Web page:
3. Assessment Of A Young Adult

A young adult refers to a person who is between the ages of twenty to forty years of age. In general, a young adult has good health. The physical performance and biological function have their peak at this particular age. Young adults are normally the dependants in society because the other lifespan depends on them. The following factors are assessed to have impacts of the health of young adults.

a) Social Factors

Young adults’ health is impacted by several social factors. A young adult who has strong family and community have better health than one who is isolated. Social cohesion is a factor that affects the health of a young adult (Galabuzi, 2002, p. 68). The fact that such an individual exists in a society means that they will connect with other people who ensure that they are well in terms of health. A family that cares will not hesitate to ensure that the young adult is in good health (Phelps, 2003, p. 215). Another social factor that impacts on the health of the young adult is education. Health education cannot be overemphasized in the life of a young adult. Being an active member of society with so much on their shoulders, there is a need to take care of their health. When a young adult is educated in healthcare matters, such an individual cannot neglect their health. Again, the young adult is a position to get the best health services (Mooney, 2000, p. 150).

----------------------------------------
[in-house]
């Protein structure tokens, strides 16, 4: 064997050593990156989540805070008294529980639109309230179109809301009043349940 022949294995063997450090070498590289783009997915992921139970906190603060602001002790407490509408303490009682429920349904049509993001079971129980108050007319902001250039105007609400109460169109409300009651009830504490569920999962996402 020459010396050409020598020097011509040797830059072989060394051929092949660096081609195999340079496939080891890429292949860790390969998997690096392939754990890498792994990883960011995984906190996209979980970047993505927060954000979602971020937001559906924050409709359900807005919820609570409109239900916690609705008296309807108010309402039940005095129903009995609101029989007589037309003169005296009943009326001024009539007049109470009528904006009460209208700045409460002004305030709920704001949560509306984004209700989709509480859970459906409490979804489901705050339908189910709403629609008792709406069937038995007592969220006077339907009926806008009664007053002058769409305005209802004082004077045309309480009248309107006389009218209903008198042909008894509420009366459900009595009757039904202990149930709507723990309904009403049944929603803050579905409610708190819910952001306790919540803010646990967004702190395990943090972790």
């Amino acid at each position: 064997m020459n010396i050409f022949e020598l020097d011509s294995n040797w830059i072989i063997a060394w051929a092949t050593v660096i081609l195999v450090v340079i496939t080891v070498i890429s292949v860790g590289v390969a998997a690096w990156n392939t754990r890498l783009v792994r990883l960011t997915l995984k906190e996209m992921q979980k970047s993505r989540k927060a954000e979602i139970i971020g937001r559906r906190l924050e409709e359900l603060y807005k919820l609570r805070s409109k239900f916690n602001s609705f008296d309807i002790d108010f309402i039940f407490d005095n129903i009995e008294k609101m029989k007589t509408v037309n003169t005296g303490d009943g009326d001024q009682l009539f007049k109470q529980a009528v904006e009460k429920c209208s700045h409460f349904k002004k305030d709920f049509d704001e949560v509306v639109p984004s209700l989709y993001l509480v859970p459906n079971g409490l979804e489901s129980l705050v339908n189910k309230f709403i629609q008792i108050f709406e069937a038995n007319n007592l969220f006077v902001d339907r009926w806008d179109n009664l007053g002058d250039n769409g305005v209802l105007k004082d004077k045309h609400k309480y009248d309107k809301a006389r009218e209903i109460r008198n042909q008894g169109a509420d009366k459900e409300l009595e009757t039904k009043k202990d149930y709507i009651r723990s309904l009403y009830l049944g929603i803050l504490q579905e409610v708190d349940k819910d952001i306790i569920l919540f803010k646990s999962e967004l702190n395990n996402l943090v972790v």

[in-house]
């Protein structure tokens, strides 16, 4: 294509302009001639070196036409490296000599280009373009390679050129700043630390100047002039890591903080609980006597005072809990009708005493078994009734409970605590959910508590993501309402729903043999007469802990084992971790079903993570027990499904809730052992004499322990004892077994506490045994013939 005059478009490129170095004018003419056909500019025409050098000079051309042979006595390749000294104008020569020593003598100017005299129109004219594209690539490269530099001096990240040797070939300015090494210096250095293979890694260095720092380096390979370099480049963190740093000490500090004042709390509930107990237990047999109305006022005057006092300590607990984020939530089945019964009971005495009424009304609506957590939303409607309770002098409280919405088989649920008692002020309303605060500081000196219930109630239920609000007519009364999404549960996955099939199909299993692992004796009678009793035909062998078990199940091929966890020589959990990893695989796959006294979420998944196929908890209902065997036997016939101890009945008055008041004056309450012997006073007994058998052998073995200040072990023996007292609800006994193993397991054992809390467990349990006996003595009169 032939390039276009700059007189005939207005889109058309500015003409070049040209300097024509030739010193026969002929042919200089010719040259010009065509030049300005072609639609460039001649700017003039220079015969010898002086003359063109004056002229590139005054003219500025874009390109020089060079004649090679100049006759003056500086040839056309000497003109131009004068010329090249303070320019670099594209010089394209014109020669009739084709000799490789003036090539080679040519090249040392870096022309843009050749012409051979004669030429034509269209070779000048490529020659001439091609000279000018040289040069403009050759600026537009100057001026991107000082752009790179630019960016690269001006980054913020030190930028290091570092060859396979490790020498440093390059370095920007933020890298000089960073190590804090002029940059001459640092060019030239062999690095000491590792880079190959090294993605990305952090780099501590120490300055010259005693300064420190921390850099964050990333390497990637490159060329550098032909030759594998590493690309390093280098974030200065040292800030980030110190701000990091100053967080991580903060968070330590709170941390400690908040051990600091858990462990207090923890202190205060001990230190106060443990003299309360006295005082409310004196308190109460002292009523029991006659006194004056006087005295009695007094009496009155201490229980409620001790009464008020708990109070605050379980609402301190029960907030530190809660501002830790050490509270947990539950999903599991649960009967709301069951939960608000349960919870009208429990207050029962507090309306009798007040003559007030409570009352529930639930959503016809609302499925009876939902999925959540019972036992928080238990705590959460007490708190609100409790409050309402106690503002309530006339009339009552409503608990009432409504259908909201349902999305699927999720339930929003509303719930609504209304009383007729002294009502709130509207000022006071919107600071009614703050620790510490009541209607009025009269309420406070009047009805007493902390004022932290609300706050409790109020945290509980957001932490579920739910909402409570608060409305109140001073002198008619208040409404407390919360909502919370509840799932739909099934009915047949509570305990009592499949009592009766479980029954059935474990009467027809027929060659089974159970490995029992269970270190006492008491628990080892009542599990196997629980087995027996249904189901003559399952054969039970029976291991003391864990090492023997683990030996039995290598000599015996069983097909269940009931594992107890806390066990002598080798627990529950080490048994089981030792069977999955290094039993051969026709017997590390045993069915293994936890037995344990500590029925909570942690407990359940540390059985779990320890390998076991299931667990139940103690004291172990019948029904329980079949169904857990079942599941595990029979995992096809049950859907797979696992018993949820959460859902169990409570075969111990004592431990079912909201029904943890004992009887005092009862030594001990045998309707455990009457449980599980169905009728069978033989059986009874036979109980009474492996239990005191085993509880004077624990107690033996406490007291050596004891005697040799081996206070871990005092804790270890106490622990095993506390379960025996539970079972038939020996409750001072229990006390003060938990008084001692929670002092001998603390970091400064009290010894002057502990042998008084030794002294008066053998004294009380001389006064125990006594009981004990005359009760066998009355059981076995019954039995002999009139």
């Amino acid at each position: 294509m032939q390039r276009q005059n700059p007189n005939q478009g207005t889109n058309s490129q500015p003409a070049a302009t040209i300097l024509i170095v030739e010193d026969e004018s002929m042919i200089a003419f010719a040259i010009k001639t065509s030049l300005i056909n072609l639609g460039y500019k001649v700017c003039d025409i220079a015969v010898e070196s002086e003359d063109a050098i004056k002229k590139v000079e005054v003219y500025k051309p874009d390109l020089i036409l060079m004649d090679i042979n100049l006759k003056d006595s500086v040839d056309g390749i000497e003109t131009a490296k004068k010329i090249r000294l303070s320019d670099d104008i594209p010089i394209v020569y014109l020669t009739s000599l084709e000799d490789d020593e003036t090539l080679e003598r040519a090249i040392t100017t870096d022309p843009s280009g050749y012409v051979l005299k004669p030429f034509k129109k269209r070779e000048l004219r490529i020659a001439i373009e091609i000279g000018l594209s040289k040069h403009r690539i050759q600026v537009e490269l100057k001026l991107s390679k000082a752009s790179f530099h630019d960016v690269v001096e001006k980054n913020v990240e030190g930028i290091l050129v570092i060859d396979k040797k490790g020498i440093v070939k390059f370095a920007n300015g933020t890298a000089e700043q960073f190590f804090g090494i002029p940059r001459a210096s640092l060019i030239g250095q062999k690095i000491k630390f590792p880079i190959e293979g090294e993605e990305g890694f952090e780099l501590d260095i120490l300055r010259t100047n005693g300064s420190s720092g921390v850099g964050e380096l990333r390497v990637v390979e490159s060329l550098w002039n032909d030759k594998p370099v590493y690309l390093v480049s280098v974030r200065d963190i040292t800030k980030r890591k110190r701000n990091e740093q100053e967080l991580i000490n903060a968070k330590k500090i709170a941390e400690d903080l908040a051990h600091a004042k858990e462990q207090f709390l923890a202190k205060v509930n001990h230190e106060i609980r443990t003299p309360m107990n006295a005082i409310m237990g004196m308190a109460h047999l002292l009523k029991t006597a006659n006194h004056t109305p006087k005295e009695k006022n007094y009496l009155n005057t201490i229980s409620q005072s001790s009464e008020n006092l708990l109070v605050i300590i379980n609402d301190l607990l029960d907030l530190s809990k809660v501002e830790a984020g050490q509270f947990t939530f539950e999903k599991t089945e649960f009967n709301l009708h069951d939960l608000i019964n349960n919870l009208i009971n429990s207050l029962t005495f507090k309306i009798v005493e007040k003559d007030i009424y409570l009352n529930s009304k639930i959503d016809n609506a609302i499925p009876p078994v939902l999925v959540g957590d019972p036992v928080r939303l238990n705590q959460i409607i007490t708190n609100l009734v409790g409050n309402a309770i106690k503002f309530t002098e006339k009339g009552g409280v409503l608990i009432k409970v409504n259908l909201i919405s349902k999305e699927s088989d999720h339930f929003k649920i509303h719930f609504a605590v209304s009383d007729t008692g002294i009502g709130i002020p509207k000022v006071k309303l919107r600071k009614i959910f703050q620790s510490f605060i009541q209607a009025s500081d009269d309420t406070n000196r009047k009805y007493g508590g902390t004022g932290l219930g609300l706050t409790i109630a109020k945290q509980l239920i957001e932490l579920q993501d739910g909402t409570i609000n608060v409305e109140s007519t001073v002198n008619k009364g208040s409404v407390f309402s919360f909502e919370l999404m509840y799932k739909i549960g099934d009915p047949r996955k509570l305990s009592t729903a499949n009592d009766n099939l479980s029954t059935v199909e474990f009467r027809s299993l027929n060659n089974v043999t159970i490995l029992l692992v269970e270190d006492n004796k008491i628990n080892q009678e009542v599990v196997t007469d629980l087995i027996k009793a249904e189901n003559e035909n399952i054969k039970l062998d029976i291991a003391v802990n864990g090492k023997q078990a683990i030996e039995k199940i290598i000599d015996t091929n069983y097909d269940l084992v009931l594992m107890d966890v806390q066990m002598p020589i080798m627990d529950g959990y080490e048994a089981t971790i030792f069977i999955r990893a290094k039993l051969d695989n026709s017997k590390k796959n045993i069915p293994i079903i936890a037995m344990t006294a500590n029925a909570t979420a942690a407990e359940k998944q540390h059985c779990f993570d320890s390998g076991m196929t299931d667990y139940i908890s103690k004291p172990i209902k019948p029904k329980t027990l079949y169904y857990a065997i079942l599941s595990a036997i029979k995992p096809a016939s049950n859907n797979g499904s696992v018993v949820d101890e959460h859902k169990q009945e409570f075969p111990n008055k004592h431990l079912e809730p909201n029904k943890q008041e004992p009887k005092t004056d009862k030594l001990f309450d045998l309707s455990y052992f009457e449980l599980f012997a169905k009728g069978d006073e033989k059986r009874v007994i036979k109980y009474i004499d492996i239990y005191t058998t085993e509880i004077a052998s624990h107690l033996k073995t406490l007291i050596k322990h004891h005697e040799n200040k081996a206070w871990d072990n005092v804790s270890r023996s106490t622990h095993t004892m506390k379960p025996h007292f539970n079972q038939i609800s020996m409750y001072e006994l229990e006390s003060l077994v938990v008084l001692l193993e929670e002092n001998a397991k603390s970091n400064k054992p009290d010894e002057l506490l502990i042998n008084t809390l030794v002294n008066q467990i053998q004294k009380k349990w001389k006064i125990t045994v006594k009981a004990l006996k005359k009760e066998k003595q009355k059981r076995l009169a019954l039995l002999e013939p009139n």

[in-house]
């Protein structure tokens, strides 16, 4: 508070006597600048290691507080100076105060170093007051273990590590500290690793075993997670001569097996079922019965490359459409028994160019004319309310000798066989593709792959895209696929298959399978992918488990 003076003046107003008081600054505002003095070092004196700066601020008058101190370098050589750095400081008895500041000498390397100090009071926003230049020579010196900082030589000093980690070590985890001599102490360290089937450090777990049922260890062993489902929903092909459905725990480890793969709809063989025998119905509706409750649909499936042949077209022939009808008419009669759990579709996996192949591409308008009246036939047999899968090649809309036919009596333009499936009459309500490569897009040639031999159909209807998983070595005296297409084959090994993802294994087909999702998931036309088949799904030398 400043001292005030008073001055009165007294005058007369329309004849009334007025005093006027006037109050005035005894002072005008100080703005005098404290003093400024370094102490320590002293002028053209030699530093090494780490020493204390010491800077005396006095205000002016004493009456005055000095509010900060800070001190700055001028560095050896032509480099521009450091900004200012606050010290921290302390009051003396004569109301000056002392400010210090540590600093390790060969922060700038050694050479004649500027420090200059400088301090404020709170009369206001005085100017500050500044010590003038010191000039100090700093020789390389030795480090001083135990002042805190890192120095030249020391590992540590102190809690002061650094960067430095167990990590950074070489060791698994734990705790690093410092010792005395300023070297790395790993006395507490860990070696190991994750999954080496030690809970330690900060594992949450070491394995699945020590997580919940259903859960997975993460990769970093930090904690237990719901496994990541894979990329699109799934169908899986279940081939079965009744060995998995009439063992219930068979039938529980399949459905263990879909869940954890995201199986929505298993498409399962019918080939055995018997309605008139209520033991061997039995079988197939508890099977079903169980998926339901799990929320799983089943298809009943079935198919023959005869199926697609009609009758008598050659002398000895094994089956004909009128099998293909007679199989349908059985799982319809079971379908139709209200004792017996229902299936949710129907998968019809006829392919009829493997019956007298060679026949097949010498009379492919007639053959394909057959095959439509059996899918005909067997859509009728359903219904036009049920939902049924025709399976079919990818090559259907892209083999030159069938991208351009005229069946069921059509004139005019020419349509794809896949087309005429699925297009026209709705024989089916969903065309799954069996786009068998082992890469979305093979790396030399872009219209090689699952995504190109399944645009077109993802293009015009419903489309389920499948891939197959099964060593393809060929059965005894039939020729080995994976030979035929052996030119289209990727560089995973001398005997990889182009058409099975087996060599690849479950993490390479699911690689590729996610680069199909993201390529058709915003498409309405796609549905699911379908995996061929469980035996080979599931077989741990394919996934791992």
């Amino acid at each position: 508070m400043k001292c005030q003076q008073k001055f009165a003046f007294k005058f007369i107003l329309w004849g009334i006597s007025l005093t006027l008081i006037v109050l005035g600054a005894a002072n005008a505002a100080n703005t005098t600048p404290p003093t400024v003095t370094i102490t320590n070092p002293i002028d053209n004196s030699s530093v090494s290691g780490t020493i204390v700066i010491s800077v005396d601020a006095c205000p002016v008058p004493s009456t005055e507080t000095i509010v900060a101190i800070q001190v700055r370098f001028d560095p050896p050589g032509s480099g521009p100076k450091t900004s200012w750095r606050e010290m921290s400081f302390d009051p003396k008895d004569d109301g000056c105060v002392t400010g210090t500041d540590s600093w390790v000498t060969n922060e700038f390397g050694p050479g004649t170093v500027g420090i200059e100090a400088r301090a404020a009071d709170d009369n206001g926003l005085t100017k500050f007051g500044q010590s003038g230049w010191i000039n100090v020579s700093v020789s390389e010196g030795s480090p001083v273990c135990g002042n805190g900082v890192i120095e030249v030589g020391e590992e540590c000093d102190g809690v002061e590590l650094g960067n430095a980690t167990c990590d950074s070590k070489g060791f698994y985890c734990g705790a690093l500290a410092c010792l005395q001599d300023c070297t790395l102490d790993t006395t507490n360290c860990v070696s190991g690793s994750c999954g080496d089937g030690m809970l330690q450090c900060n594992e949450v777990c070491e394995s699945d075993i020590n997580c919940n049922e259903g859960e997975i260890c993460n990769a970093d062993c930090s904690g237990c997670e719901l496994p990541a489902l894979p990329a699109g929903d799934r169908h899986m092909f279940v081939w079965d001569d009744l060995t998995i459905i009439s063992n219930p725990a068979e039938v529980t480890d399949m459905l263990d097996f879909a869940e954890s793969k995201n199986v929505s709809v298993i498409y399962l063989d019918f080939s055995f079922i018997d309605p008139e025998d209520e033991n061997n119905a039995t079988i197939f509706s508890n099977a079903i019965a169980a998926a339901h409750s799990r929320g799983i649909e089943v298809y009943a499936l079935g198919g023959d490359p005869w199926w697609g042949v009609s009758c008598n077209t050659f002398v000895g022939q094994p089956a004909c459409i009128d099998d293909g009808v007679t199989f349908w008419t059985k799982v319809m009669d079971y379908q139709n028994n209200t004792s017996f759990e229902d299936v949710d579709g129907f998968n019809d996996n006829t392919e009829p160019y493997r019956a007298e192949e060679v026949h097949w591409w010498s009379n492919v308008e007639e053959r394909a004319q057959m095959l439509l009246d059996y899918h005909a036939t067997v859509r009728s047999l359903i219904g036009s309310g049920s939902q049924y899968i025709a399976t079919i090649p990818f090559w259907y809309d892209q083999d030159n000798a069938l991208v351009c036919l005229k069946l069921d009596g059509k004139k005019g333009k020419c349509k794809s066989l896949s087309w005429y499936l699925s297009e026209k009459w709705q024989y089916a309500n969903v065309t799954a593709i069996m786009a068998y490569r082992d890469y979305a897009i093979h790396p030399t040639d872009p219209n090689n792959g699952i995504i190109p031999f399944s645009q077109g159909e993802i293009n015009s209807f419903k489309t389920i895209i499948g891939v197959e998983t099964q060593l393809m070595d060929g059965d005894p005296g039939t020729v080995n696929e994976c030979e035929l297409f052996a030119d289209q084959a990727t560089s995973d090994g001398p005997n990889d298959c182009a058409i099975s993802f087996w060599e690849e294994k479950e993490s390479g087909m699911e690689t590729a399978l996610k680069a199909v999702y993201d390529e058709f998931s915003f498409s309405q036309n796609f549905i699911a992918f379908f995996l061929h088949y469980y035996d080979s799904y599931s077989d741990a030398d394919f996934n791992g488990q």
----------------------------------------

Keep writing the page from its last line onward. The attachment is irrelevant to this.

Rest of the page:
Other social factors that impact on the health of the young adult are behavioral. Social behaviors such as smoking and drinking of excess alcohol is rampant in this life span (Drummond, 2005, p 210). These habits have negative implications on the health of the young adult. These include the development of chronic diseases.

b) Cultural Factors

Culture as stated above is a description of the patterns of behaviors and beliefs of a people. A young adult’s culture impacts on how he or she will respond to any perceived disease symptoms and illnesses (Wilkinson, & Marmot, 1998, p.200). Health practices in the life of a young adult have changed tremendously over the years. For example, different cultures have diverse eating habits. There are cultural beliefs that prohibit the eating of certain kinds of foods because they believe such food may affect their health. In some cultures the young adult is not supposed to eat certain animal foods because of the taboos that the society perceives to be right (Shaw, Darling, Gordon & Smith, 1999, p.74). In the end, the young adult in this case ends up missing essential nutrients that are suitable for maintaining good health.